Worldwide, the number of incarcerated women in prison is rising and incarceration is increasingly defining our society and economy internationally.
Especially in the U.S., crime is seen as an individual’s pathology, not a social issue. These stories and images can help the public see the face of incarceration and illuminate the ‘revolving door’ created by poor public policies and lives fragmented by ignorance, poverty and by years, even lifetimes, of abuse. Incarcerated women are unique in that they are mothers, and within the criminal justice system disproportionately have histories of mental health issues, sexual and physical abuse. Prompted by the question –– What is the purpose of imprisonment? ––I began interviewing women prisoners incarcerated in California and photographing the lives of some of these women after they are released, providing a deeper look into the ripple effects of incarceration in families and communities. The circumstances leading to incarceration are imperative to gaining a better understanding of women within the criminal justice system and to design policies that serve lives rather than hinder them.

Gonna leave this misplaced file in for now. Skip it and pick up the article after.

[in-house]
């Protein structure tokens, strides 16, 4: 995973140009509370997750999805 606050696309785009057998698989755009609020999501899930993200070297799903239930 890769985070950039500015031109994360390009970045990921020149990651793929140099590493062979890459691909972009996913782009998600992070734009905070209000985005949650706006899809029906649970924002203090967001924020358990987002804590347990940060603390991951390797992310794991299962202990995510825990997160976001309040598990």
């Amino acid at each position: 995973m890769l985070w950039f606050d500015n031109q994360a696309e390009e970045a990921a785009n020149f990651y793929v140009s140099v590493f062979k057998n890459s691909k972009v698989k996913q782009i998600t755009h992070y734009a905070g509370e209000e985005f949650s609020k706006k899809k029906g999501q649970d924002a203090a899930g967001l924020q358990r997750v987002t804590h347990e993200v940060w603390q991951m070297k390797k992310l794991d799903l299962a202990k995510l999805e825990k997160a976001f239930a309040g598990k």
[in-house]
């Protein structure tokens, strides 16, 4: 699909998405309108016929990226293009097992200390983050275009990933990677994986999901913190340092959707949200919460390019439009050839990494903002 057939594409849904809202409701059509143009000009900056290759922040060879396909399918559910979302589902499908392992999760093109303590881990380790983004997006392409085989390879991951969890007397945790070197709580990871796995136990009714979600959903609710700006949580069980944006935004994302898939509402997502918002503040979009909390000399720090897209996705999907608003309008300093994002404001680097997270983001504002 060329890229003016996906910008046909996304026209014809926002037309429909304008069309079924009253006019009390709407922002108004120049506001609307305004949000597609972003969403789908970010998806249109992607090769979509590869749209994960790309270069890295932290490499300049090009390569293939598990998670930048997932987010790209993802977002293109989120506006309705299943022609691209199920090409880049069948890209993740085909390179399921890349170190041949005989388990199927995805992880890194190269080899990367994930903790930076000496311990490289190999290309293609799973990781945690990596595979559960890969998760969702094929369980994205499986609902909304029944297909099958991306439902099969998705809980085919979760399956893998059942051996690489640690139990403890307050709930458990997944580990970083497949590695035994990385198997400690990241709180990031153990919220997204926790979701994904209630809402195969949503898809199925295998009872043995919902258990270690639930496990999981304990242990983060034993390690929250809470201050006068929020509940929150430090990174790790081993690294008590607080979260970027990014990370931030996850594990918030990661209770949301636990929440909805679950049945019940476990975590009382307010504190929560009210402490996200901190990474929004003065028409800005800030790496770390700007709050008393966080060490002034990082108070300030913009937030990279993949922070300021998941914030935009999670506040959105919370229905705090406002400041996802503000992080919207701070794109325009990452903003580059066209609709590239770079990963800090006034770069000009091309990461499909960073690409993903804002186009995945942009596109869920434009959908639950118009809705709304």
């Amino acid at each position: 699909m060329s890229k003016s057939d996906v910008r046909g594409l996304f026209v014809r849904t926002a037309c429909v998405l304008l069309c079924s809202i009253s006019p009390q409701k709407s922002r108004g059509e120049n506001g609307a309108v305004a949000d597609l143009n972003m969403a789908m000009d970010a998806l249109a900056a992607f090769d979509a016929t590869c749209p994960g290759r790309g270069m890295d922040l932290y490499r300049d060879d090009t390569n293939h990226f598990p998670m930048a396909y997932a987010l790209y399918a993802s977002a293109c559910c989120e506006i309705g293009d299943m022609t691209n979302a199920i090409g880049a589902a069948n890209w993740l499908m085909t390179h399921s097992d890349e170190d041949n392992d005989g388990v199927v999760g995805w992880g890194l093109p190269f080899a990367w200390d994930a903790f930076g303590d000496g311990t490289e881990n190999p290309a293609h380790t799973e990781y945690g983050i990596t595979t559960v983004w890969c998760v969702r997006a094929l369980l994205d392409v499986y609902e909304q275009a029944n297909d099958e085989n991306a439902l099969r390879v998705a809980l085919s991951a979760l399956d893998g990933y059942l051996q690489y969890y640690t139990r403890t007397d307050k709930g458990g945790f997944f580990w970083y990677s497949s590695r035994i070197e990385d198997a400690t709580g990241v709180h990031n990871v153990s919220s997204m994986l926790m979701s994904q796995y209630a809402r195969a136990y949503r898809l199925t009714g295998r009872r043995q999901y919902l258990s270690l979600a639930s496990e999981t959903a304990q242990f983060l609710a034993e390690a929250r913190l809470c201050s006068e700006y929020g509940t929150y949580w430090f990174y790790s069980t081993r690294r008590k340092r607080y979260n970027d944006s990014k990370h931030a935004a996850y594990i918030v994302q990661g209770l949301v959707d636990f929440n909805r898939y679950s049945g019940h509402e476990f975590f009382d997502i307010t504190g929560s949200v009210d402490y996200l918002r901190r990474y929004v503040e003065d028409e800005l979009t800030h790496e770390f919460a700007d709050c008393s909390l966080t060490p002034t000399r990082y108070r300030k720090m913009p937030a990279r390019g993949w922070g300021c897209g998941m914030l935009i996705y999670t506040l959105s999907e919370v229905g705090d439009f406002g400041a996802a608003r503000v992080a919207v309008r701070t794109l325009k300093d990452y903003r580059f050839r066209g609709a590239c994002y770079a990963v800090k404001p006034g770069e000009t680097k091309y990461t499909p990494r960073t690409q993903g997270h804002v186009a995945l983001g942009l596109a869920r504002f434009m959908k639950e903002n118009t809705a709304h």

I have continued to look at the same issues in Uganda and hope to expand to other countries. My aim is to illuminate the unique, but universal needs of women prisoners internationally.
Photography, to me, is about social engagement. My work focuses on everyday epics and humanizing faceless statistics through storytelling. I am currently based in Brooklyn, New York working as a freelance photographer. www.ullmanphoto.com
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California Coalition for Women Prisoners: http://womenprisoners.org/
Prison Fellowship International - Uganda: http://www.pfi.org/national-ministries/africa/uganda